Thursday, August 18, 2011

Fairy Tales: Eternal hope in a melancholy world

We don't read fairy tales to escape reality - think CS Lewis, JRR Tolkein or JK Rowling (initals required) - but because they are able to draw us out of self love and cynicism into bigger stories, even while we remain in our small situations. By carrying us into their semi-reality they take us into underlying reality.

Erik Davies observes that Tolkein's stories offer "eternal hope in a melancholy world". Tolkein argues that "people sense that such stories point to some underlying Reality. As we read or watch them, we are being told that the world is certainly filled with danger . . . nonetheless there is a meaning to things, there is a difference between good and evil, and above all there will be a final defeat of evil . . .the gospel story of Jesus is the underlying Reality to which all the stories point. . . it is the true story; it happened".


Don't we long for such stories?
Wherever we find ourselves looking we long for better, for more... what if someone could come and console those hopes with a true story?
Wouldn't you want that?


Tim Keller (afterword to his book King's Cross) "Steven Spielberg was refused any Oscars until he stopped making movies with only happy endings, yet his fairy tale-ending movies are his most popular. . . critics observe this and scowl that, of course, "escapist" stories will always be popular".

Personally, I want my boys to grow up with fairy tales, the fictious ones and the one that came true. I'll read Lewis and Tolkein and Potter and The Jesus Storybook Bible with them. I want them to dream and imagine - you can't suppress those things so it'd be better to enflame and encourage them.

In The Return of the King Tolkein has some of his most famous writing (The Fields of Cormallen, Book V, Chapter IV)
Sam lay back, and started with open mouth, and for a moment, between bewilderment and great joy, he could not answer. At last has gasped: “Gandalf! I thought you were dead! But then I thought I was dead myself. Is everything sad going to come untrue? What’s happened to the world?” “A great shadow has departed,” said Gandalf, and then he laughed and the sound was like music, or water in a parched land; and as he listened the thought came to Sam that he had not heard laughter, the pure sound of merriment, for days upon days without count. It fell upon his ears like the echo of all the joys he had ever known. But he himself burst into tears. Then as sweet rain will pass down a wind of spring and the sun will shine out the clearer, his tears ceased, and his laughter welled up, and laughing he sprang from his bed. “How do I feel?” he cried. “Well I don’t know how to say it. I feel, I feel” – he waved his arms in the air – “I feel like spring after winter....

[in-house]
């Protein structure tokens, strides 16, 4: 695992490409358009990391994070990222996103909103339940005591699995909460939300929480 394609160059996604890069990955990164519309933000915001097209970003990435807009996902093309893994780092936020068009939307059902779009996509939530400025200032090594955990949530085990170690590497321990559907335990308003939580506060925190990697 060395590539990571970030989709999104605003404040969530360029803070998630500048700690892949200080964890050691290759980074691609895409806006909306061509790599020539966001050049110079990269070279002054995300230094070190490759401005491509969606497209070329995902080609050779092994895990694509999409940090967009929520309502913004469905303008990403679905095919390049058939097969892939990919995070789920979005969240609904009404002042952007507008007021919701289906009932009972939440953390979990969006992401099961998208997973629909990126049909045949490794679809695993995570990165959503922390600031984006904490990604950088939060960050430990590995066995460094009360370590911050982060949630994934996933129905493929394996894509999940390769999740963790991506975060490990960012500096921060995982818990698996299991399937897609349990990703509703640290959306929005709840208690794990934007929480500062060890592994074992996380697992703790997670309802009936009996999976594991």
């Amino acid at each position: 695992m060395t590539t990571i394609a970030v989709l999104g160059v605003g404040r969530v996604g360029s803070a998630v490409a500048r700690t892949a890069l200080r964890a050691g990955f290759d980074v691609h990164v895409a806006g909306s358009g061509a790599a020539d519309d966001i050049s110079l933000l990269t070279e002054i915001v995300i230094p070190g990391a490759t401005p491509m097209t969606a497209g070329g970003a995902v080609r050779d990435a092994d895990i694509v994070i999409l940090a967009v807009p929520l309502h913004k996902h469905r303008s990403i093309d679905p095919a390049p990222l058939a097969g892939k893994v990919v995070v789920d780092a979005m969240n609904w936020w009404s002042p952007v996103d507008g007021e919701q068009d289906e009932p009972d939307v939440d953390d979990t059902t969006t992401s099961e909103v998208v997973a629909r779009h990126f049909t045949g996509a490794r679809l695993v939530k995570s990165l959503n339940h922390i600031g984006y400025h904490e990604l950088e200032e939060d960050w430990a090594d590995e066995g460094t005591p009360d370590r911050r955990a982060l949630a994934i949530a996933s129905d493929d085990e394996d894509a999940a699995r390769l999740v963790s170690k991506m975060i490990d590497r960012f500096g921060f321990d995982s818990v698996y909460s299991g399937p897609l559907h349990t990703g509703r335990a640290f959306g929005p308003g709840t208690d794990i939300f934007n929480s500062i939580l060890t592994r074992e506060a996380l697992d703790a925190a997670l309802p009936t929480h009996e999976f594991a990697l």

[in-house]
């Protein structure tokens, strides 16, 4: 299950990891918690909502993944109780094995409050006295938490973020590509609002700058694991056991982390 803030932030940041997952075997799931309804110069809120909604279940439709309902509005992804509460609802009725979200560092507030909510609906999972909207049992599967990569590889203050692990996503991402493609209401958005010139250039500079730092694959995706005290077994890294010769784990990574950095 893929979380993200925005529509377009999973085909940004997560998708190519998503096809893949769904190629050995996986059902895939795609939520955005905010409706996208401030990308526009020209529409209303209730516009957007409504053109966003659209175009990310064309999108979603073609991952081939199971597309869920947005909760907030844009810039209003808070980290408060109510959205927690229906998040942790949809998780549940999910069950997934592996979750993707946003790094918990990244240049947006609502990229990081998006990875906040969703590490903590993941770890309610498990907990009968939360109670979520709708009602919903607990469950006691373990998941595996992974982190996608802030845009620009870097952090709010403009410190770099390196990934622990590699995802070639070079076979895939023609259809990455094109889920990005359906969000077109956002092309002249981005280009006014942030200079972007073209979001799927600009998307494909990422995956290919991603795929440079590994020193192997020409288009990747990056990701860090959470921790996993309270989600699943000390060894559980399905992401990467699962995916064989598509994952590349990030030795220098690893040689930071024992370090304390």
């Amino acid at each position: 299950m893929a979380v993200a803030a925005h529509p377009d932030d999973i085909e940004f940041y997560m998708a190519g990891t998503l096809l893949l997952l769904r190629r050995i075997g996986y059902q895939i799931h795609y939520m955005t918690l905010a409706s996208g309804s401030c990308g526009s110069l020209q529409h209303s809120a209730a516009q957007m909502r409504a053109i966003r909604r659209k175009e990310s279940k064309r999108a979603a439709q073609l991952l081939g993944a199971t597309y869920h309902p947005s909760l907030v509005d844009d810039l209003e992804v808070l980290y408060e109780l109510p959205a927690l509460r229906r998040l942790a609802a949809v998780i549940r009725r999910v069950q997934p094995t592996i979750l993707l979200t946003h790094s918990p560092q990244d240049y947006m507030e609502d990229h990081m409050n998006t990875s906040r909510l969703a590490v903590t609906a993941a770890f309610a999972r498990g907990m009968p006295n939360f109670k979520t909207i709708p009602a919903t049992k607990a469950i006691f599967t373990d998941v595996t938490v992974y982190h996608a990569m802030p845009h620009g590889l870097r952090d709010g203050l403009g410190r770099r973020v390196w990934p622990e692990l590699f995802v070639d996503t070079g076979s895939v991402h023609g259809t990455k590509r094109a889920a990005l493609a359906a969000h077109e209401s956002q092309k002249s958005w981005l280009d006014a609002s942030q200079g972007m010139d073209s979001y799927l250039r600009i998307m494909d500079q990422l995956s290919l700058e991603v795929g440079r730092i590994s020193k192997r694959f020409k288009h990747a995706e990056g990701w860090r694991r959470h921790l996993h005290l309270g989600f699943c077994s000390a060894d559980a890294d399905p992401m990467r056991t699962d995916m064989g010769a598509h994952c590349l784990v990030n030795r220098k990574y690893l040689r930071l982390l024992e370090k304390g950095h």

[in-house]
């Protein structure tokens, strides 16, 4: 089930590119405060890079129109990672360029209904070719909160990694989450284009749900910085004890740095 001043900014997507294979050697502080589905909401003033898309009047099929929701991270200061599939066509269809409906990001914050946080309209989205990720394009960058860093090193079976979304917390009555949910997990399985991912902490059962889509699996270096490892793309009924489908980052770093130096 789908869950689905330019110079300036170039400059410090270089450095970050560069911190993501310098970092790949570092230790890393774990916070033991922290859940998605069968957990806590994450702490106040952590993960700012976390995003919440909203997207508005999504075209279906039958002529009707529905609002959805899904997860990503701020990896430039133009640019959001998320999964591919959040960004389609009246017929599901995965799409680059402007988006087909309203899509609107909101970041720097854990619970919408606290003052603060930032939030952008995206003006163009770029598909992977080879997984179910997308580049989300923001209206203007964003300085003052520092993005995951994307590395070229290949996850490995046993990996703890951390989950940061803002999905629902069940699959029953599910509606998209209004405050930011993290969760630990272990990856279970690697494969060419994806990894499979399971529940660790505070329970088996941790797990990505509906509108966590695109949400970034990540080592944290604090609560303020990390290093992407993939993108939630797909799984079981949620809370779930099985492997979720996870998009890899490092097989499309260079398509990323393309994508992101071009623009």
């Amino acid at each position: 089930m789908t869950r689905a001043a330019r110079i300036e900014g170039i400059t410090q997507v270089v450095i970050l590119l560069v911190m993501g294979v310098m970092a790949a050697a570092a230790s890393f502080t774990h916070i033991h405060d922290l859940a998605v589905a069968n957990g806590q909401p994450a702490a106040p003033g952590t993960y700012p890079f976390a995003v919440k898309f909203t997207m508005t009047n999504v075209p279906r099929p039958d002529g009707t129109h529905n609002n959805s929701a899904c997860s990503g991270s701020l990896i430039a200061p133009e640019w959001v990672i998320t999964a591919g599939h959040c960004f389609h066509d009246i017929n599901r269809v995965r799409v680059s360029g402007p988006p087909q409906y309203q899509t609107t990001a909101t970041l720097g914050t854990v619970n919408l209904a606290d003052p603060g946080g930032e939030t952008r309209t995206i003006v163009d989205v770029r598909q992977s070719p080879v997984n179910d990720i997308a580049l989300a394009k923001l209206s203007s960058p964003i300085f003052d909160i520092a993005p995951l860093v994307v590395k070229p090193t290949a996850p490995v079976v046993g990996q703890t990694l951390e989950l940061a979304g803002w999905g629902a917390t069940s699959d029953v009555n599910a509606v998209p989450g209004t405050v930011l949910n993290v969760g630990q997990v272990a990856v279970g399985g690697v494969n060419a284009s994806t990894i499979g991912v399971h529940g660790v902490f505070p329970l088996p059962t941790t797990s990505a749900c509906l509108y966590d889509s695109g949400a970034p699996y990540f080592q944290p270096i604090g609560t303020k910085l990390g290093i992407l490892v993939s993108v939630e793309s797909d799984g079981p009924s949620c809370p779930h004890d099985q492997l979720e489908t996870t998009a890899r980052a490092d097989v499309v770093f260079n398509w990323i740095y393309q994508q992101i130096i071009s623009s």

A bit like Michael Ward's observation that The Lion, The Witch and the Wardrobe tells the story of "winter past and guilt forgiven". For some reason, we long for the Spring and Summer... for new life, for longer days and sunnier skies... ours is an inconsolable longing. That frustrating sense of eternity in our hearts that makes us perceive more without being able to get our hands on it ourselves. Which makes us long to climb the ladder without ever reaching the top. We need someone who can satisfy us, one who can fulfill the great stories, a true hero who wins through weakness, a suffering and sacrificial servant... a true and better Frodo, a true and better Aslan, a true and better Harry Potter...

1 comment:

  1. Great post Bish. The Tolkien extract is delightful. My thoughts increasingly run along these lines, increasingly I'm convinced the wisdom of fairytales will put to shame those who prefer melancholy endings and shades of grey because 'that's what life is really like'.

    It depends on your view of the world, if you believe in an ultimate happy ending, then you don't sour at fairytales as 'moderns' do. If you don't believe in an ultimate happy ending then the pain and disappointment of longing for one while believing that there isn't will result in cynicism and bitterness.

    We can rejoice in stories that point towards the gospel! The stories we make and tell can adorn it, and draw people to Christ like the wisdom of Solomon. (Let's not talk about tools for evangelism, but gospel-shaped and gospel-soaked lives.)

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